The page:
It felt like the most important presentation in my two years as a PhD student: a meeting at the municipal Environmental Department, attended by me and six people who I want to interview for my research. How to present my research in a clear way, without too much jargon, and make it interesting enough that they want to participate in my project? It’s not something that we are taught in courses.
My presentation was well-received. And now it’s high season for interviewing so that I can get a good start to the autumn. With any luck, several of my upcoming interviews will lead me to relevant colleagues who I can also interview (which, in academic terms, is called nothing other than the snowball method). It looks like I’ll be travelling to Malmö every week for September and October. Twice this week.
This autumn I am hoping to do most of the interviews that I will need to write my thesis. In addition to the interviews, I have been invited to a monthly meeting where planners meet with the local energy company discuss their work in Hyllie, the new city district that I am studying. It’s very helpful to attend the meetings and hear how they discuss the issues they are working on—I can learn a lot more by listening than by reading meeting minutes. (That being said, I have also been building a huge collection of documents—meeting minutes, project reports, promotional material, website captures…)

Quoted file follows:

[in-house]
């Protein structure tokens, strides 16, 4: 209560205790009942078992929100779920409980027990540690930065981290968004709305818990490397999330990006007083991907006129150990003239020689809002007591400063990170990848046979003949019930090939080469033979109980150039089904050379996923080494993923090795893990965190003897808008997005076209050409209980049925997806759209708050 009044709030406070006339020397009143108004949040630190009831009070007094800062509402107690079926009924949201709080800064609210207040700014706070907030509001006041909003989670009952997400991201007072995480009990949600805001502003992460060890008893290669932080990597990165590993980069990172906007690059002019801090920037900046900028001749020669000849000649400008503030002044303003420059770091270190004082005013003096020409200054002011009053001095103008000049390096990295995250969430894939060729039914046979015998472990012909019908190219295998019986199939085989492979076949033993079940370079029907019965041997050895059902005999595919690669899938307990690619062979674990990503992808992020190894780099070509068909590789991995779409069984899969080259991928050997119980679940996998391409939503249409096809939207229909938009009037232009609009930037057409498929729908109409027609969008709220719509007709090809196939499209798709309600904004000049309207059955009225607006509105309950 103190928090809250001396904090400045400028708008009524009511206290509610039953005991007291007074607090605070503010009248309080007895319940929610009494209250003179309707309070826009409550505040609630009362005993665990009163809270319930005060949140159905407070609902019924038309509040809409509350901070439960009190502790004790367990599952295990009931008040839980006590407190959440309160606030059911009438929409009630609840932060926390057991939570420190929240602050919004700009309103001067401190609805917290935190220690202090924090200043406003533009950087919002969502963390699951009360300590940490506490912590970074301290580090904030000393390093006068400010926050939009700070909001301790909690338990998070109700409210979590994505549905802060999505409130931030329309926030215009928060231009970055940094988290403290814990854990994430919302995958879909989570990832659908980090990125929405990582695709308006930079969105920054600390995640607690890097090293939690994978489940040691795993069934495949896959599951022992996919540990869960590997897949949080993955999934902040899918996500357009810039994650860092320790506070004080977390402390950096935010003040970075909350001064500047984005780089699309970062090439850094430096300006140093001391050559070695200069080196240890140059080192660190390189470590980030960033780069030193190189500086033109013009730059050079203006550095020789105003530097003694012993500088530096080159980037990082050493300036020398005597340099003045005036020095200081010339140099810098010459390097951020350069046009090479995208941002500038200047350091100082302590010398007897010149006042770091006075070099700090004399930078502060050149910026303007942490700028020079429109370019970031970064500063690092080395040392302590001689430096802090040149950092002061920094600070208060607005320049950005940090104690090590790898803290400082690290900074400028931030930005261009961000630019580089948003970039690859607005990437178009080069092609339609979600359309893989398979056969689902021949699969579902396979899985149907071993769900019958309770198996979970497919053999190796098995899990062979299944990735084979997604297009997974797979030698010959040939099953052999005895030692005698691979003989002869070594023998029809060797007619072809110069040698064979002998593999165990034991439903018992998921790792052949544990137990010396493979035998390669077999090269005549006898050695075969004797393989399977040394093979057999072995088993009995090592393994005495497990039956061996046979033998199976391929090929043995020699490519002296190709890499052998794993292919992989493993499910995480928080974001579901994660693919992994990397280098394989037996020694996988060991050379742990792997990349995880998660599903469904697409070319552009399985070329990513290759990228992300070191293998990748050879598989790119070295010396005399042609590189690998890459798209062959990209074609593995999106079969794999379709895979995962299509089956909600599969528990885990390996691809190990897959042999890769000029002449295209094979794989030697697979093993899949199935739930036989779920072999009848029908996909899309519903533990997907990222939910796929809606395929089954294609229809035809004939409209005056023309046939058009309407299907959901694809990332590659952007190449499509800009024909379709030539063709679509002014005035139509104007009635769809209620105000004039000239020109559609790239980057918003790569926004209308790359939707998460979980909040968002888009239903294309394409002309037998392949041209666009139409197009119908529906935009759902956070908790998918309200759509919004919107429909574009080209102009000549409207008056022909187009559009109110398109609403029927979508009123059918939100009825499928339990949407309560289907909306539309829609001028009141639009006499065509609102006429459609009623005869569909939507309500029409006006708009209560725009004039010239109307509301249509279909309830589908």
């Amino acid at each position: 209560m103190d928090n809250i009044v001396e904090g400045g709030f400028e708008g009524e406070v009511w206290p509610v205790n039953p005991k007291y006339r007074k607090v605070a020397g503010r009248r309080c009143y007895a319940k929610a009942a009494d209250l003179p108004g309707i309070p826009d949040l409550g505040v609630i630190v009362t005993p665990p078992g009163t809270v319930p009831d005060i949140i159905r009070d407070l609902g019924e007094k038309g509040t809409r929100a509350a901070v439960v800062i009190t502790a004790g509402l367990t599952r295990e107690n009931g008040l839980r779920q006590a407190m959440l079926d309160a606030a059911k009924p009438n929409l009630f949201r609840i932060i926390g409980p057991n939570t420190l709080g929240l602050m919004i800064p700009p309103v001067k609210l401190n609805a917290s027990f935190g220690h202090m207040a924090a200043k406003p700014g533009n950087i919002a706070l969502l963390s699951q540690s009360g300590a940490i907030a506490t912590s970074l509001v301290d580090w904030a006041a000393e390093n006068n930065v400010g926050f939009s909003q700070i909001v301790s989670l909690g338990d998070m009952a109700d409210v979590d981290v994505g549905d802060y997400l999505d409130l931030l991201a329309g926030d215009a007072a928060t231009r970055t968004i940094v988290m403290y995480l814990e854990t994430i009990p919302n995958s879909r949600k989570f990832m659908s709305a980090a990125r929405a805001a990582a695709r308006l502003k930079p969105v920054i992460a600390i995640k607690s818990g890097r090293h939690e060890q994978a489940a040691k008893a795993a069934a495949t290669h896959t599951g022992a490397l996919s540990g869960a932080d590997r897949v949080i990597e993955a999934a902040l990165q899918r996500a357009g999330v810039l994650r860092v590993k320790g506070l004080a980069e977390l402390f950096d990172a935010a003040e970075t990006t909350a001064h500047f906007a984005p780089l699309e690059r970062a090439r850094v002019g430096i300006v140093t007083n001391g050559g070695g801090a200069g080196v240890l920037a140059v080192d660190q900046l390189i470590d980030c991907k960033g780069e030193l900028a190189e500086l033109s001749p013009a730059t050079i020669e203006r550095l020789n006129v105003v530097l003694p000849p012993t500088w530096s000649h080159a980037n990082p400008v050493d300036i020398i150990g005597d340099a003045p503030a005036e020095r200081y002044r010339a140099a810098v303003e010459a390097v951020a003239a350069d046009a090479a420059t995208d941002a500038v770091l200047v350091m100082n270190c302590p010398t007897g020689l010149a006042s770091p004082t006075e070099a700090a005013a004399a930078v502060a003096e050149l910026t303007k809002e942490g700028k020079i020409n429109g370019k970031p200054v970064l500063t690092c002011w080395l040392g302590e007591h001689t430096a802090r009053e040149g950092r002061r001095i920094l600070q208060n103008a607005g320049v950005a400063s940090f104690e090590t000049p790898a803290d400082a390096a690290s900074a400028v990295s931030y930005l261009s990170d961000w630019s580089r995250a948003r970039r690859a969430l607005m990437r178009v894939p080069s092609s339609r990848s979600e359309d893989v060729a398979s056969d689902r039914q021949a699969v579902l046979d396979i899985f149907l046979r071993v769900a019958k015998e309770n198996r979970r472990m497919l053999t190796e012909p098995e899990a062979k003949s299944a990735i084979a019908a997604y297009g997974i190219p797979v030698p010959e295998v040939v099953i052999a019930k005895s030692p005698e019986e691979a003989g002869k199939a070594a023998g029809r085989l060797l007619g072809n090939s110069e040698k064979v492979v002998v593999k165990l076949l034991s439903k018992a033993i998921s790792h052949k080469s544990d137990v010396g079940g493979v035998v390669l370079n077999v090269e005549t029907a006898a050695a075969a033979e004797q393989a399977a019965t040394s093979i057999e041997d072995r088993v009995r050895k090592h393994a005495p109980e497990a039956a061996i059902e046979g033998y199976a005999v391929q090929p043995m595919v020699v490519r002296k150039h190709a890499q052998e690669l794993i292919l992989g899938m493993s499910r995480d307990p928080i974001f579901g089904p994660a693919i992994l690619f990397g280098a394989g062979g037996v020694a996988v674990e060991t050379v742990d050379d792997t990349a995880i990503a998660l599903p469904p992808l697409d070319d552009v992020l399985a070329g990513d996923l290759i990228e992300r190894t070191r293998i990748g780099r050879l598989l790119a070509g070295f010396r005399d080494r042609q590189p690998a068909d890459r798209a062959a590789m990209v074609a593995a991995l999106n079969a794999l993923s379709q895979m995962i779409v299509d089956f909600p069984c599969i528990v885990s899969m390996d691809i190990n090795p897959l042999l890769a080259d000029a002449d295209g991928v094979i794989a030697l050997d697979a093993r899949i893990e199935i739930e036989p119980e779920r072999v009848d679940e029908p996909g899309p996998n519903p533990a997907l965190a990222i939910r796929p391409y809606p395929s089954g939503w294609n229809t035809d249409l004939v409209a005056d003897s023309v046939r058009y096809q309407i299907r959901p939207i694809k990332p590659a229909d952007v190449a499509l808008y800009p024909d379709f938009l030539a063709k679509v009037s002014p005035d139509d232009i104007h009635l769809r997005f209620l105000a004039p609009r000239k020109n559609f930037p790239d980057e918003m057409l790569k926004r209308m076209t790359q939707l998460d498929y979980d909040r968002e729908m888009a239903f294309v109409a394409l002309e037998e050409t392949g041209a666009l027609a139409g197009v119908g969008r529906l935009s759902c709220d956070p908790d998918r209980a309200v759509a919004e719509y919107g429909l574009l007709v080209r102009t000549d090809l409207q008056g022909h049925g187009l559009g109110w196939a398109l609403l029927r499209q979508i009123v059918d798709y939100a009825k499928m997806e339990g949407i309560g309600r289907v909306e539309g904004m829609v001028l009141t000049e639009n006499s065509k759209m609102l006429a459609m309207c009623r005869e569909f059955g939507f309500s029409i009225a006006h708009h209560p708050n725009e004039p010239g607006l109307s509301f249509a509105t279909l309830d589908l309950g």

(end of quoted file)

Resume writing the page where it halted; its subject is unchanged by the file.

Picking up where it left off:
As I do my interviews, I am also starting to write my first article. My idea is to study what it means to develop a ‘smart’ city district, whether it’s any different from the work to make a ‘sustainable’ city district. This article should eventually become the first of four that I write for my thesis. So far it’s a pretty short article. All I have is an 200-word abstract for presentation I will make at a course in October. I will base much of the article on what I learn through my interviews between now and then. But I also need to remember that my thesis is more than this article. My interviews need to keep the broad aims of my thesis in mind, not just narrower aims of the article I am writing.
Tomorrow I have my next interview, the fourth of the six people who I presented to at that meeting three weeks ago. He was nice enough to invite a colleague of his who is working on the same project. Before long I should have finished a first round on interviews, which—combined with comments from my course in October and a seminar in November—could be on their way to becoming an article.
Picture of Stadshuset Malmö (Malmö City Hall) by Håkan Dahlström Photography.